Progress in Perspective.

Training is difficult. While the first 6 months to a year of training can be deceptively rewarding, training should become more difficult as you go. Goals are set and accomplished.  New (and more elusive) goals are defined and strategized.  Oh yea, I should mention that there is plenty of failure along the way.  This sequence is precisely what separates ‘training’ from ‘exercising.’  Training is intentional, and directed towards a specific end.  Exercising, on the other hand, requires no such orientation. (Renown strength coach Mark Rippetoe has a ton to say on the distinction- not all of his opinions are necessarily endorsed here).  

At Verge, the programming performed at the box each day is part of training regimen.  The daily WOD is part of a ‘General Physical Preparedness program’ (GPP).  That is, workouts are constantly varied in an effort to develop a person’s overall athletic competence.  In a well-written program however, variance does not equal randomness.  There is purpose behind every workout.  What makes GPP so difficult is that, by definition, athletes are working on so many different things simultaneously… This can be overwhelming.  So, once the honeymoon stage of training is over, how do we ensure that training doesn’t sneakily morph into exercise?  (By the way, none of this is intended to poo poo the exerciser.  Exercise is great.  You should do it.  I am just talking about a distinction in perspective).  Below are 5 things to implement daily…  


1.     Be purposeful.  Being purposeful is a mindset.  Just like every WOD has its purpose, every class segment does too.  The moment we begin ‘going through the motions,’ we lose purpose and compromise our day’s potential.  Instead, work on bringing purpose to everything you do.  At the box, mobilize, warm-up, practice technique, workout and cool down with purpose.  Your body will thank you and you will get better.  Purpose is an everyday endeavor- lose it and progress wanes.  Period.  

2.     Set a daily goal.  This goes along with being purposeful.  Every workout presents an opportunity.  Find it.  Do you want to complete a specific movement unbroken?  Do you want to swing the heavier bell?  These daily goals keep athletes outside of their comfort zone and inching towards a stronger version of themselves.  However, use caution in setting your daily goals.  Trying to focus on everything, everyday often yields little improvement.  Pick what you want to focus on and get a little better, today!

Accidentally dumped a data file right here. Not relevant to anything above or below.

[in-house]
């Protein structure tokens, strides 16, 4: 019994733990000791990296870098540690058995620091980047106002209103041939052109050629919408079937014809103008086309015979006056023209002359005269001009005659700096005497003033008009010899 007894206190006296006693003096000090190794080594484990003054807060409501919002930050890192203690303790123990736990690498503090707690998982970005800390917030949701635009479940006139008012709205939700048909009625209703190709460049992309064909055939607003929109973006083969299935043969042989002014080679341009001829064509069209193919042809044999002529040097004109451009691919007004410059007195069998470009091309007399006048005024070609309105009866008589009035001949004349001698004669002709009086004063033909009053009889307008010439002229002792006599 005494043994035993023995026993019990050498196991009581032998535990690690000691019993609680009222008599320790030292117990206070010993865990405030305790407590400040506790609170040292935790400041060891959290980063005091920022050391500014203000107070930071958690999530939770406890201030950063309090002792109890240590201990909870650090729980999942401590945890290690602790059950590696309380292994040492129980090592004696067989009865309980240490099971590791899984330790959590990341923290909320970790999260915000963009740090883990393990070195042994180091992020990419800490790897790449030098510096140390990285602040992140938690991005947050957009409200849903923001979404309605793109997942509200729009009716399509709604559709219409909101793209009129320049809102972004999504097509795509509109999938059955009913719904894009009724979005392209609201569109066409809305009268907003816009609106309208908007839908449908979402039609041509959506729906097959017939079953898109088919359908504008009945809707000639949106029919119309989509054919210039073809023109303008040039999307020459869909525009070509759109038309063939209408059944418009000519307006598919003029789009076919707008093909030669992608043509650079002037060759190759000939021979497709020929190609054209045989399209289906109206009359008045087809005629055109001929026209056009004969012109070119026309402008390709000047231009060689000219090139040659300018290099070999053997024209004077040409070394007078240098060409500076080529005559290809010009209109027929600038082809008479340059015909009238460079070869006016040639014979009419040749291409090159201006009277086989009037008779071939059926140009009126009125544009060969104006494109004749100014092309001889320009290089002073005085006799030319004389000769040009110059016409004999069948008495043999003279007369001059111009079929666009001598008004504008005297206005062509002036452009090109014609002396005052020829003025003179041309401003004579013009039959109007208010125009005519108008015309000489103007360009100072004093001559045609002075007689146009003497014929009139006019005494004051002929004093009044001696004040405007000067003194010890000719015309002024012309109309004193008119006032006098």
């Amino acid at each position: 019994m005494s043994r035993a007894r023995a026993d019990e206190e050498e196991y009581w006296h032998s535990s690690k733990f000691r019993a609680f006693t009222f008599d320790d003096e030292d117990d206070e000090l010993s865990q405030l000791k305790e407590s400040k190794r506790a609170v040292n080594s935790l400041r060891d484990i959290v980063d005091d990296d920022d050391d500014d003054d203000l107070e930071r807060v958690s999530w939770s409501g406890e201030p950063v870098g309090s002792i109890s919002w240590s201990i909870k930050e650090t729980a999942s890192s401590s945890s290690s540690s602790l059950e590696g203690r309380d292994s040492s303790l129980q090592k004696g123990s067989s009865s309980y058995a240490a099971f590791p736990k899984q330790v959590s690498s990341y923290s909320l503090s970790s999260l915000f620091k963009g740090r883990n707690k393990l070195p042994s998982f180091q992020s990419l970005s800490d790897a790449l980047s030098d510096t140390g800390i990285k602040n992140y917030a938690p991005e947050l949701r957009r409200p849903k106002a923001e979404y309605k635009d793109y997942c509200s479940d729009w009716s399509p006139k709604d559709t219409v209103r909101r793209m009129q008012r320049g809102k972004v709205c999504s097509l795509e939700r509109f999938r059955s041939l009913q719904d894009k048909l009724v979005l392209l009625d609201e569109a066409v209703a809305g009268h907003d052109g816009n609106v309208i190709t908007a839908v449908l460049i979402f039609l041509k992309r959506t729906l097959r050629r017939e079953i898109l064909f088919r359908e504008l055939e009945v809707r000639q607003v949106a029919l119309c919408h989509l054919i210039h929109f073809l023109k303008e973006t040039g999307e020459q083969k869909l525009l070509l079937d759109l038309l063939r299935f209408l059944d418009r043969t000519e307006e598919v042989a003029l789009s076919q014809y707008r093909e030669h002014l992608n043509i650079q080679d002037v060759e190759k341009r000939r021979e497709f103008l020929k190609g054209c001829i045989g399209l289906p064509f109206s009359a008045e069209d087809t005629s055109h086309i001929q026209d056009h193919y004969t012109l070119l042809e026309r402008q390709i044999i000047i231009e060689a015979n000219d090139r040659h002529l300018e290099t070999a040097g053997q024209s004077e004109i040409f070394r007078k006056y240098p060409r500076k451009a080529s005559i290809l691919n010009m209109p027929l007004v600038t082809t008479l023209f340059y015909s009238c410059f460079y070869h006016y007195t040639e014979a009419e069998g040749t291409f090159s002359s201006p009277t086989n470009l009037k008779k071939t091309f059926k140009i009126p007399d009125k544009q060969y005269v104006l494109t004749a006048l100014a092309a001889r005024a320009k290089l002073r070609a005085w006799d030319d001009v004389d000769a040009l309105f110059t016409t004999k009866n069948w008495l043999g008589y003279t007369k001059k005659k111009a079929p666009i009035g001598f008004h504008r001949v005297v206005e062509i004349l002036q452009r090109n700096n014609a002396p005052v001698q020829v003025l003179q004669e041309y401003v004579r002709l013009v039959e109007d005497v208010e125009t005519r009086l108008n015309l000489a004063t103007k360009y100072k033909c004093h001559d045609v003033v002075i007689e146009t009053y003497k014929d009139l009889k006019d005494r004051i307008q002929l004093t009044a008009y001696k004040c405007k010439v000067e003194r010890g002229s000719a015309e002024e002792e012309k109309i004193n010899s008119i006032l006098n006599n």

3.     Focus on quality, not quantity.  Too often, athletes mistake more for better.  Truth is, better is actually better.  Good workouts are intense.  Intensity is the greatest facilitator of physical change.  However, ‘intensity’ is often misunderstood (more on this in a later post).  For now, think of intensity as approaching all of your WODs with 100% effort.  Think of it as pushing for the extra rep, resting less, moving faster or moving in bigger sets.  Intensity does not equal volume and does not take priority over mechanics.  That is foolish.  Understand that regardless of how short a WOD is, it should never be ‘easy.’  See Fran my friends.  If Fran took 6 minutes and ‘wasn’t too bad,’ try doing it in 3 and feel the difference.  (There is a time/ place for increased volume depending on athlete and goals.  Regardless, the quality of workouts should be emphasized before the quantity).

4.     Attack weaknesses.  Avoid a weakness and it will remain a weakness.  Attack a weaknesses and it will improve.  Simple as that.  The problem with weaknesses is that they limit our output and bruise our delicate egos.  Improving weaknesses make for a more capable/confident athlete.  Confident athletes enjoy training, therefore train more regularly and experience more gains!

5.     Understand progress.  Progress takes many forms, most of which are less obvious than a PR.  In fact, failing is often progressive.  Trouble is, athletes tend to ‘pass/fail’ themselves based on the outcome of one lift or one workout.  They tend to believe that what they could do yesterday, they should be able to do better today.  Unfortunately, such tangible, linear progress is saved for newer trainees.  The honeymoon does end!  True progress is the sum of all of the energy, missed lifts, made lifts, good attempts and bad attempts that an athlete puts in over an extended period of time.  Find the silver lining in your day’s training.  Be honest about what you did well, and what you could have done better.  Pat yourself on the back for committing to something positive and work to get just a bit better tomorrow


The truth is, training is difficult.  It is also inherently valuable.  The discipline and dedication required to be successful in the gym builds strength and character applicable beyond its walls.  These five perspectives ensure a mindset ripe for improvement.  Stay focused and keep grinding.  The journey is the best part.

Coach Nick